In the Journals

AAP: Fruit juice should not be given to children younger than 1 year

Due to its high sugar and calorie content, in addition to its lack of protein and fiber, fruit juice should not be given to infants younger than 1 year, according to a joint AAP policy statement from the Committee on Nutrition and the Section on Gastroenterology, Hepatology and Nutrition.

“Children and adolescents continue to be the highest consumers of juice and juice drinks,” Melvin B. Heyman, MD, FAAP, from the Division of Pediatric Gastroenterology, Hepatology and Nutrition at the University of California, and Steven A. Abrams, MD, FAAP, from the Department of Pediatrics at Dell Pediatric Research Institute, wrote. “Unfortunately, children 2 to 18 years of age consume nearly half of their fruit intake as juice, which lacks dietary fiber and predisposes to excessive calorie intake.”

While child consumption of fruit juice has decreased in recent years, the researchers noted that special considerations should still be taken regarding consumption of these beverages, especially in light of rising obesity rates and growing concerns about dental health among children.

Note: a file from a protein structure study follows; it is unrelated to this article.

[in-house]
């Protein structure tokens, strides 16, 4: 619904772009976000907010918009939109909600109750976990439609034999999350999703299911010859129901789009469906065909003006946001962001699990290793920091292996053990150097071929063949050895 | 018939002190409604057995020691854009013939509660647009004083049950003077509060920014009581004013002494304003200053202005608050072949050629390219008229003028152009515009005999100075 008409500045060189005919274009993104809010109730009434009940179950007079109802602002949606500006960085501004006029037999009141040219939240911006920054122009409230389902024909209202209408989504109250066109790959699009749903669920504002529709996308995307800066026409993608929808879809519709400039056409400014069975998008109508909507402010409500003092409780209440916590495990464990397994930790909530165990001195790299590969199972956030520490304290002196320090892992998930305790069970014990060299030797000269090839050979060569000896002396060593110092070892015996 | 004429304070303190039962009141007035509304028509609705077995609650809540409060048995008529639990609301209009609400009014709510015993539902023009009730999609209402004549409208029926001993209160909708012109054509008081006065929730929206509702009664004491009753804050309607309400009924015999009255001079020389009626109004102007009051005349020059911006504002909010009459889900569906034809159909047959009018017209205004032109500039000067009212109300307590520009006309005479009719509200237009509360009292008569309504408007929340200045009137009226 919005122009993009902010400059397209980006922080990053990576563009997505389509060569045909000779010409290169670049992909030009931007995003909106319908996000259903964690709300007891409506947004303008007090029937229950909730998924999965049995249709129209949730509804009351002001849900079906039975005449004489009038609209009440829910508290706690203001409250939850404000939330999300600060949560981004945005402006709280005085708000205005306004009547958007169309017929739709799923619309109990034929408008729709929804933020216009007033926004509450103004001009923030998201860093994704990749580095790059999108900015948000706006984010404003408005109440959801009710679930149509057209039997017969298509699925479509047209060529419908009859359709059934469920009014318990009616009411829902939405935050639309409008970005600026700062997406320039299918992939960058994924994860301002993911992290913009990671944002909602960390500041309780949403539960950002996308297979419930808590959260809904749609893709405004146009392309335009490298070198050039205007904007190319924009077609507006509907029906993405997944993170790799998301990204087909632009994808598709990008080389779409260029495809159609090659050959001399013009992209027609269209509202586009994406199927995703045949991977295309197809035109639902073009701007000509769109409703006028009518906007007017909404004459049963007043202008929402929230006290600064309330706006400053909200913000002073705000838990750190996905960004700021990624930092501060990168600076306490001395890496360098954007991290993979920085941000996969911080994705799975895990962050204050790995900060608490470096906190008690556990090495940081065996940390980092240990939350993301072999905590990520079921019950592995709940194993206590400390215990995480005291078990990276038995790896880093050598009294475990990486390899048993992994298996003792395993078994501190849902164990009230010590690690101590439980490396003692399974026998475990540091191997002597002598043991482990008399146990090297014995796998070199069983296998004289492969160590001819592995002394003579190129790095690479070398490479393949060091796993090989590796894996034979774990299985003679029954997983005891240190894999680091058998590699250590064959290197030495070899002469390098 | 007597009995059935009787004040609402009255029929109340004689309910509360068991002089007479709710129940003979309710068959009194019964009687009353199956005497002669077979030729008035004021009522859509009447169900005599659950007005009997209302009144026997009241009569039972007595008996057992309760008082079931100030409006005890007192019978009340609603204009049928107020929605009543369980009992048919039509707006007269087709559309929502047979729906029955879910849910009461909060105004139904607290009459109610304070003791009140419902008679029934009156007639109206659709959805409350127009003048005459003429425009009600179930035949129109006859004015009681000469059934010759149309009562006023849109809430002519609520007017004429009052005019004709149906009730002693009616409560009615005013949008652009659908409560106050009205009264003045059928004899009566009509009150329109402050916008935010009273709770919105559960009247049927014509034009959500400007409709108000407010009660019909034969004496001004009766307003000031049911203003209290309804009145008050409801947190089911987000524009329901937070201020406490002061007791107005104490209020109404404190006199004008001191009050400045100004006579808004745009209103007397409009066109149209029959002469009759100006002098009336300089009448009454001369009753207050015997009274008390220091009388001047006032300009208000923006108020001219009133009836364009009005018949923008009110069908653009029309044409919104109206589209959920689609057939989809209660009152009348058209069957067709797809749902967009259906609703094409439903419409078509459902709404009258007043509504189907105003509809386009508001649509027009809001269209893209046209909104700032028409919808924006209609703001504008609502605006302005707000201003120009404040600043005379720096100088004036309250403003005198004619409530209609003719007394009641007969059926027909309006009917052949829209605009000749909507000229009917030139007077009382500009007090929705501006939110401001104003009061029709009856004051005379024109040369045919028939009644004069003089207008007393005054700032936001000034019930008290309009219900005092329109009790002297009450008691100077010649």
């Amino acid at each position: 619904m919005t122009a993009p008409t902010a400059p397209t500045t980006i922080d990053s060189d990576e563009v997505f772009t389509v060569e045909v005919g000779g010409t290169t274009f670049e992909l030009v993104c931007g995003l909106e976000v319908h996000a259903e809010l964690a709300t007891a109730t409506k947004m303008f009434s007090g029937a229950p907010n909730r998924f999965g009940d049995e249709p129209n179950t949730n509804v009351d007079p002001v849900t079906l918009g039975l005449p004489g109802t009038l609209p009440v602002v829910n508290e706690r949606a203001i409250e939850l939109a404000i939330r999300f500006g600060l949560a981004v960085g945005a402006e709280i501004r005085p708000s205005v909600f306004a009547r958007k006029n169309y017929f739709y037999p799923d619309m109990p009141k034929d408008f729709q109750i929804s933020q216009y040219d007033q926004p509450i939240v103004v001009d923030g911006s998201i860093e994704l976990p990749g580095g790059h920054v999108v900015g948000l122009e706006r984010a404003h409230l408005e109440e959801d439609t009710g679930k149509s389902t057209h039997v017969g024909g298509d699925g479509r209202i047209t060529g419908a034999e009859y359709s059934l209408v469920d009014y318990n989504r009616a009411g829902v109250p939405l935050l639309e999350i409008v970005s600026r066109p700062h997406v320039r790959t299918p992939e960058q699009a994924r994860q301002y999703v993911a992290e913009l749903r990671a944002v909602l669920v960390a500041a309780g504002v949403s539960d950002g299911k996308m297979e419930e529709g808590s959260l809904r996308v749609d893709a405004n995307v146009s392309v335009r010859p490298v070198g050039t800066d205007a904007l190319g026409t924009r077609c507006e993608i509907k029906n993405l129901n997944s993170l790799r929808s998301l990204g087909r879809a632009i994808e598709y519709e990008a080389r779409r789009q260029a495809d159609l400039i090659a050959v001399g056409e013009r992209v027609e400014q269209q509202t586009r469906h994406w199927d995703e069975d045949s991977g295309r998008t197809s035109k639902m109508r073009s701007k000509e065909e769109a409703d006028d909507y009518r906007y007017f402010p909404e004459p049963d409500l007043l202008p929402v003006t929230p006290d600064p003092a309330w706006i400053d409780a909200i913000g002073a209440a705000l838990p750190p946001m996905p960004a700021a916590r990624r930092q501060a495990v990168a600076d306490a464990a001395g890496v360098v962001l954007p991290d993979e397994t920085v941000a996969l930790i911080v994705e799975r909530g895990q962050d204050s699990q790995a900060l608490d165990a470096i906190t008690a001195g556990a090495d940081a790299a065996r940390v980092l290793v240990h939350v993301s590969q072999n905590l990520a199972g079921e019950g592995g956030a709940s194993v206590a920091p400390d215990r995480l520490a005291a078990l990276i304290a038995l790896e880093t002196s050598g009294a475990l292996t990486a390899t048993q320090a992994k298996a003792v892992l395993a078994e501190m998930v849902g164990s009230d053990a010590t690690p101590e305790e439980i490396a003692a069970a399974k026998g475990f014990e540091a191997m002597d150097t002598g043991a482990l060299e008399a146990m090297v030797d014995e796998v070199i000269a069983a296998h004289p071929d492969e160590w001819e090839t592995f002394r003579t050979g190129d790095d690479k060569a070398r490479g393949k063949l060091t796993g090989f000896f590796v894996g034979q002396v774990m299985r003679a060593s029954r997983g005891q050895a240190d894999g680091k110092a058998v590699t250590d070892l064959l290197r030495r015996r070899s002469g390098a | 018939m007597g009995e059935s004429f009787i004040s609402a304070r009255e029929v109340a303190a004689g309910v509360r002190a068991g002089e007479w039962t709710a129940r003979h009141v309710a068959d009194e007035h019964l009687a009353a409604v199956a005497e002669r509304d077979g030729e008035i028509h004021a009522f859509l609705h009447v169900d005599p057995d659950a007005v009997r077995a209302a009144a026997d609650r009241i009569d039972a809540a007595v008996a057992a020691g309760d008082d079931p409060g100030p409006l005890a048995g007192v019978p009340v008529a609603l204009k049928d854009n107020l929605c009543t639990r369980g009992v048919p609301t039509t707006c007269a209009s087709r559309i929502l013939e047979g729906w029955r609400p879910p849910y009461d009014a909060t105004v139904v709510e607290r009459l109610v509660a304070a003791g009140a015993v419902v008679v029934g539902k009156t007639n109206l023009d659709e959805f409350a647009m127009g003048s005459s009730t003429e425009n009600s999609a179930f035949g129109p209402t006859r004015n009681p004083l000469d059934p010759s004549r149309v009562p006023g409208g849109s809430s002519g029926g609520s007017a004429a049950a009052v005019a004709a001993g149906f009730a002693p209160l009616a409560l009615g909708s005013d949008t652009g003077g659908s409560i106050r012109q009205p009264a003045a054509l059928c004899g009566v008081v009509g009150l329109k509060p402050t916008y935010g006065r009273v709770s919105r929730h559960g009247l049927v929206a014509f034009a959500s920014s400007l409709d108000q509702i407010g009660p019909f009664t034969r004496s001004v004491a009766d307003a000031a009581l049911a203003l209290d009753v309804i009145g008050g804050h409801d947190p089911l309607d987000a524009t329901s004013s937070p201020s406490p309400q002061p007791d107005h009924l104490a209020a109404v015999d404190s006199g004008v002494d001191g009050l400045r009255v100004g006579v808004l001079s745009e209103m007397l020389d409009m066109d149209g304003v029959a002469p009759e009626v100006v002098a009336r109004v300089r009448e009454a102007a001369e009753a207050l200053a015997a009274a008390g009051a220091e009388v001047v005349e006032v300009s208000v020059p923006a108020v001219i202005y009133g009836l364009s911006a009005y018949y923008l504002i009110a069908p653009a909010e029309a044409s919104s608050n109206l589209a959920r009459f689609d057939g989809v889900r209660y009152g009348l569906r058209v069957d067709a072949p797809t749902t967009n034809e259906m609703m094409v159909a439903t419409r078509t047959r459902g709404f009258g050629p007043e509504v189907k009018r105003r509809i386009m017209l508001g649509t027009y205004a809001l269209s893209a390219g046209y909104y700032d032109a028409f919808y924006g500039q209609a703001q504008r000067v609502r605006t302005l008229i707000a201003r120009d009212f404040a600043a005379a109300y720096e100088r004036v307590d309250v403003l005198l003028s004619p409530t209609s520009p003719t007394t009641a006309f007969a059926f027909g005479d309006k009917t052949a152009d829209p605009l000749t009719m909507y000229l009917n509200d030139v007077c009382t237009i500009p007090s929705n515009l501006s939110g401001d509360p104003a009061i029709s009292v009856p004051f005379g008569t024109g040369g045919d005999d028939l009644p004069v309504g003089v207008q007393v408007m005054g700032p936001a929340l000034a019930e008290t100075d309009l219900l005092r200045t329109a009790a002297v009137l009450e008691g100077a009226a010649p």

A variety of products exist that contain varying ratios and forms of fruit juice, however, the FDA requires all products labeled as “fruit juice” to contain 100% juice. Unlike these products, offshoots require special FDA instructions, including labeling reconstituted juice as such. Beverage with less than 100% fruit juice are required to state the percentage on labeling, and manufacturers must describe their product as “drinks,” “beverages” or “cocktails,” the researchers wrote.

“Parents may perceive fruit juice as healthy, but it is not a good substitute for fresh fruit and just packs in more sugar and calories,” Heyman said in a press release. “Small amounts in moderation are fine for older kids, but are absolutely unnecessary for children under 1.”

Regarding age-appropriate fruit juice consumption, it is suggested that infants avoid all fruit juice until 1 year of age. Mashed or pureed whole fruit is encouraged, and juice can be used as an addition to a meal or snack after 1 year.

Toddlers and young children (aged 1-6 years) may also overconsume fruit juice and drinks and are encouraged to consume whole fruit rather than juice, which can cause energy imbalances similar to those created by soda. The researchers noted that too much juice can contribute to diarrhea and over- or undernutrition.

While children and teenagers between the ages of 7 and 18 years had fewer nutritional issues regarding fruit juices as they consume fewer of these beverages, the researchers suggested this age group be limited to 8 oz. daily, equating to half of their recommended daily fruit servings.